Exercise alone won’t cause weight loss, study shows, The Guardian, January 2016.
The new reasons to exercise, Alexandra Sifferlin, Time Magazine, July, 2016.
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Not catching enough zzz’s at night? Sleep deprivation could be sabotaging your weight loss efforts! A recent study published in the Journal Sleep found that those who get 4-5 hours of sleep a night consume significantly more calories and gained more weight than individuals getting at least 8 hours of sleep.
Tips for a Great Nights’ Sleep”
1. Stick to a similar routine, this will allow your body to get on a regular sleep / wake cycle.
2. Avoid caffeine in the afternoon and evening and limit yourself to 1 or 2 cups a day.
3. Set an electronic curfew and turn off all screens at least 1 hour before bed.
4. Avoid a high sugar diet, this causes spikes and drops in blood sugar and ultimately energy levels.
5. Staying active and getting at least 30 minutes of physical activity on most days.
6. Try meditating for 15 minutes before bed; clearing your mind can help you get to sleep faster and help you sleep better.
Set yourself up for success by following these tips to feel better rested and boost your weight loss efforts!
Amanda is a registered dietitian with a Masters in Clinical Nutrition from New York University. As a dietitian atSelvera, she works one on one with clients developing personalized weight management plans that address nutrition, activity and lifestyle.
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Exercise may not be as important a solution to weight loss as we’d thought, a new report states. According to a recently published article in the British Journal of Sports Medicine, physical activity does not significantly help fight obesity. Though the report acknowledges that physical activity does help prevent the onset of diseases like dementia and heart disease, it argues that being active does not play a large role in helping overweight or obese individuals lose weight. What does make a significant difference in weight loss, they say? Monitoring what you eat.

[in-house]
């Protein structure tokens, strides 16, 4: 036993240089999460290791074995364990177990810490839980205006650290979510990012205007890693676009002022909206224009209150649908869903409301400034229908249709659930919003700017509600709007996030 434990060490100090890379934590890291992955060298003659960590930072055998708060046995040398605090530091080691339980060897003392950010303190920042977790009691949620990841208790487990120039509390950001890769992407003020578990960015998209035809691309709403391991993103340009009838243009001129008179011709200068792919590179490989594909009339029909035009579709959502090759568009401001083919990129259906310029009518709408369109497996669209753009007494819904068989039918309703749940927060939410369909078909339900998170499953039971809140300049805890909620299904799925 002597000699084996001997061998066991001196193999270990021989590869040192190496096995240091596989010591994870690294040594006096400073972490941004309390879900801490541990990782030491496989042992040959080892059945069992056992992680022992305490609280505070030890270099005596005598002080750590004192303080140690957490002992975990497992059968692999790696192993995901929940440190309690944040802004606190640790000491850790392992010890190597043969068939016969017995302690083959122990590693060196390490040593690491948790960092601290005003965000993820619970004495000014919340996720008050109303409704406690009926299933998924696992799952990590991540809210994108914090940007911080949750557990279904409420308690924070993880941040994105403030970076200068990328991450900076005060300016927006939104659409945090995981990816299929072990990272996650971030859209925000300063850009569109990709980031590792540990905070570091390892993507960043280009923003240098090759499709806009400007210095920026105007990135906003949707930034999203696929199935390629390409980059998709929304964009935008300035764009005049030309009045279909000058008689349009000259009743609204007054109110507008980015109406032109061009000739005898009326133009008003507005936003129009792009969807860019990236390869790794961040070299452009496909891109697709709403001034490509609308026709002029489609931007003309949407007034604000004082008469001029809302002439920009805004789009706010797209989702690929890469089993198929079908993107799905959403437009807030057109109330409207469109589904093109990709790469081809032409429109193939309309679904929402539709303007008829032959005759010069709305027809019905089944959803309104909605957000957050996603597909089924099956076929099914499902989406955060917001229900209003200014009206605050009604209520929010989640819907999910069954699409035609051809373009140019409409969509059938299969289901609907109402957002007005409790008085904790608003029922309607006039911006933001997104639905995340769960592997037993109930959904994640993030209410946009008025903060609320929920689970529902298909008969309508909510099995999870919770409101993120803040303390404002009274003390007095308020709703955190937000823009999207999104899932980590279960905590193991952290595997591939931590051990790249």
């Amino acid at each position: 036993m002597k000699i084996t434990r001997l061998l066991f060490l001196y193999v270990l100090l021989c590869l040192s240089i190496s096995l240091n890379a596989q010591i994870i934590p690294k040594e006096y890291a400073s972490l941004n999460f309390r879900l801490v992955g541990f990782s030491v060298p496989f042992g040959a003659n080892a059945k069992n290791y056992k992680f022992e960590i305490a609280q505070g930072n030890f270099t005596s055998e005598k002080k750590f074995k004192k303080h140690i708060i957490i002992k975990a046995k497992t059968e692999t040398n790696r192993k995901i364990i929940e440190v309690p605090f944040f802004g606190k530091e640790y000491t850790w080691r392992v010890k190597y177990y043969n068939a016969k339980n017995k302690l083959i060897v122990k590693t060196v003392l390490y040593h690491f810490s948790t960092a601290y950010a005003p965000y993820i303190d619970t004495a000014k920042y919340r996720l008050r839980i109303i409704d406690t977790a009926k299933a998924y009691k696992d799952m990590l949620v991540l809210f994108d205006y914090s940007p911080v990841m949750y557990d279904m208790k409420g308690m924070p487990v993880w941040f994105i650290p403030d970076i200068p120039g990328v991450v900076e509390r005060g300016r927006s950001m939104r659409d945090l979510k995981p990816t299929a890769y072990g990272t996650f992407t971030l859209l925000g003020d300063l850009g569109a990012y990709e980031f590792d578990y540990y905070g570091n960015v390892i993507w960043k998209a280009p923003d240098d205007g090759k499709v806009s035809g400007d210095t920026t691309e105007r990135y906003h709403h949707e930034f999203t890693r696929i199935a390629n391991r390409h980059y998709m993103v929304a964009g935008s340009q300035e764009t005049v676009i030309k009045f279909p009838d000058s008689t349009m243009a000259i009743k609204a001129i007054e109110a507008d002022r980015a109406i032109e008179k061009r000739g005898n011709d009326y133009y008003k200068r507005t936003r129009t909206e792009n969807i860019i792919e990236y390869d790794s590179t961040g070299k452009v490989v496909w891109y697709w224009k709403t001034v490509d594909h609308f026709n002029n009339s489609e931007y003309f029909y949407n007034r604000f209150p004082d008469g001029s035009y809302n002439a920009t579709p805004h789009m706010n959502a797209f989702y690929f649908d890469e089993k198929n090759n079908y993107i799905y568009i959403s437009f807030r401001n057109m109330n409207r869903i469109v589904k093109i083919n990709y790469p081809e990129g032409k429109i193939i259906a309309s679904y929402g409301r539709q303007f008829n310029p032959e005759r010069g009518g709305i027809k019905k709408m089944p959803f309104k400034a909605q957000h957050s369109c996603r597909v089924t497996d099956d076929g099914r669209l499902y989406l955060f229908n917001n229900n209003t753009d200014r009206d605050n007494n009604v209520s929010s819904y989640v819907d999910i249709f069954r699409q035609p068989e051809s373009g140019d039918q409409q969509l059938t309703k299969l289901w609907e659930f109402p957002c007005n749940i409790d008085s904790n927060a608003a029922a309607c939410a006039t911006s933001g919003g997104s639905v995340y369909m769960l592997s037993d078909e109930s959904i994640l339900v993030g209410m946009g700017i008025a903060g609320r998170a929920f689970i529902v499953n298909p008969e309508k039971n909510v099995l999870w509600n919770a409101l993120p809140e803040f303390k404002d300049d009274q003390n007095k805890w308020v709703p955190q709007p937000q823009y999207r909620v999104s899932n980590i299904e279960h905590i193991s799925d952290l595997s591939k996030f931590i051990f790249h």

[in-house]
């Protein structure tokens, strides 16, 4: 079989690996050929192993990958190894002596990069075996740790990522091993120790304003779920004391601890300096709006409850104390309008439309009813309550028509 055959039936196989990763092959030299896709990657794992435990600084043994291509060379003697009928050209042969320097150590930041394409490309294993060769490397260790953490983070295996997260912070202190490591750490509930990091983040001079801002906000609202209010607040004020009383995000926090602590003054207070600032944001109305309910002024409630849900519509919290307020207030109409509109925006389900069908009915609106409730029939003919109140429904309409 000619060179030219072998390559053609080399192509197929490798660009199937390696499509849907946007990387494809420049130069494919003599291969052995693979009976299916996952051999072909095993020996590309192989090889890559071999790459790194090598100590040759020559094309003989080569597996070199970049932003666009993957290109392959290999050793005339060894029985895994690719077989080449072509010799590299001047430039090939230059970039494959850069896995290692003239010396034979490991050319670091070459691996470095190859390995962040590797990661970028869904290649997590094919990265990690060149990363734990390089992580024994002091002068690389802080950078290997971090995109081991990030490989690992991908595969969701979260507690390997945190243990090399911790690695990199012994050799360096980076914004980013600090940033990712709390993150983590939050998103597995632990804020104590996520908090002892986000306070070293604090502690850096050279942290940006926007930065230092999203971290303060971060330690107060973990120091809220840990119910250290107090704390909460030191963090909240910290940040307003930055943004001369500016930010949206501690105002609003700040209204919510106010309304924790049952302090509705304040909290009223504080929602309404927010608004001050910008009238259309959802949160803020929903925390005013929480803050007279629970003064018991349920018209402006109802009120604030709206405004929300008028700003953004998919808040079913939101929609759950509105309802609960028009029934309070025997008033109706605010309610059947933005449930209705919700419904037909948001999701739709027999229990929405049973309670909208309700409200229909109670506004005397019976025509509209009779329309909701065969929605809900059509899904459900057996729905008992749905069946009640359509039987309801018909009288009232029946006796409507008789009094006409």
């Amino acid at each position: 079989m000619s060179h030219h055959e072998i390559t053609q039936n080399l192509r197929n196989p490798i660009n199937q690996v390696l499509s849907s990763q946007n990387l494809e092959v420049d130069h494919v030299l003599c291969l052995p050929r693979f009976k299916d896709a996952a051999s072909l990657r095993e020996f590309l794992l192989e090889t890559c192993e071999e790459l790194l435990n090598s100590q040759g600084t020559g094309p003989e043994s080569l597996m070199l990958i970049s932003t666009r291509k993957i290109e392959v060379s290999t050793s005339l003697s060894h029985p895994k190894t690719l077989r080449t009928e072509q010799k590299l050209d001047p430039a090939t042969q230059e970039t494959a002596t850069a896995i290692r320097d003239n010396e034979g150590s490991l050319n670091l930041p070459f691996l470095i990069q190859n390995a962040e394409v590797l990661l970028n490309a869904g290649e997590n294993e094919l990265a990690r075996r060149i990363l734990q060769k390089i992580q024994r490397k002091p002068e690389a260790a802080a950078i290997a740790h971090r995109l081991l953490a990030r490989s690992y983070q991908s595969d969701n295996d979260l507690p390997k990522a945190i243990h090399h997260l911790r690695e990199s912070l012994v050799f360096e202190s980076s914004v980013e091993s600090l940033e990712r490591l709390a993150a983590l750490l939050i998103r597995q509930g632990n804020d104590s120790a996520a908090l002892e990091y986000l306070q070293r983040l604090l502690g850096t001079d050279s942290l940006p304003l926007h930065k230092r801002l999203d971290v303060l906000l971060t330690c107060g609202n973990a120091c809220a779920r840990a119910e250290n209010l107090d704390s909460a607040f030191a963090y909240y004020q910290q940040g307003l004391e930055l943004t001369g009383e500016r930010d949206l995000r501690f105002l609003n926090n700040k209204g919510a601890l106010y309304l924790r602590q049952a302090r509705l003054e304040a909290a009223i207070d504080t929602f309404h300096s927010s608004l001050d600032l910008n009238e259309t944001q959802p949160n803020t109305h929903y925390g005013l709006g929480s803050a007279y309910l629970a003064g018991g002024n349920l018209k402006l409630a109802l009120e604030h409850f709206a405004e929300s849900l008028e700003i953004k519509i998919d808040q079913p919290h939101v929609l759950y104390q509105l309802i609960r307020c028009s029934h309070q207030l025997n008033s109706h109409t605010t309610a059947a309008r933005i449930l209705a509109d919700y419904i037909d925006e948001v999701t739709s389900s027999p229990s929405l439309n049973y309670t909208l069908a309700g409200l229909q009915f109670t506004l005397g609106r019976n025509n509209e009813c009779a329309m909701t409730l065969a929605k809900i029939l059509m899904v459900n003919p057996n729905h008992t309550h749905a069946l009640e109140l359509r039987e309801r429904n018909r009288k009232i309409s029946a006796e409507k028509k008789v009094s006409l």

Though watching what you eat may seem an intuitive word of advice, the Journal’s argument about physical activity runs counter to the somewhat unspoken, yet prevalent, notion that physical activity can counteract the effects of poor eating habits, which include eating highly processed foods and consuming calories that exceed daily recommendations.
In other words, no matter how many sit-ups we do, nutrition still matters; for example, research finds that an individual’s risk for developing diabetes increases 11-fold for every 150 additional sugar calories consumed as compared to fat calories.
In light of this, experts believe that mobile phone diet tracking apps will not only continue to increase in popularity (mobile diet apps have outpaced predicated growth since 2010), but will be an increasingly effective way of helping individuals use nutrition as a primary means of losing weight.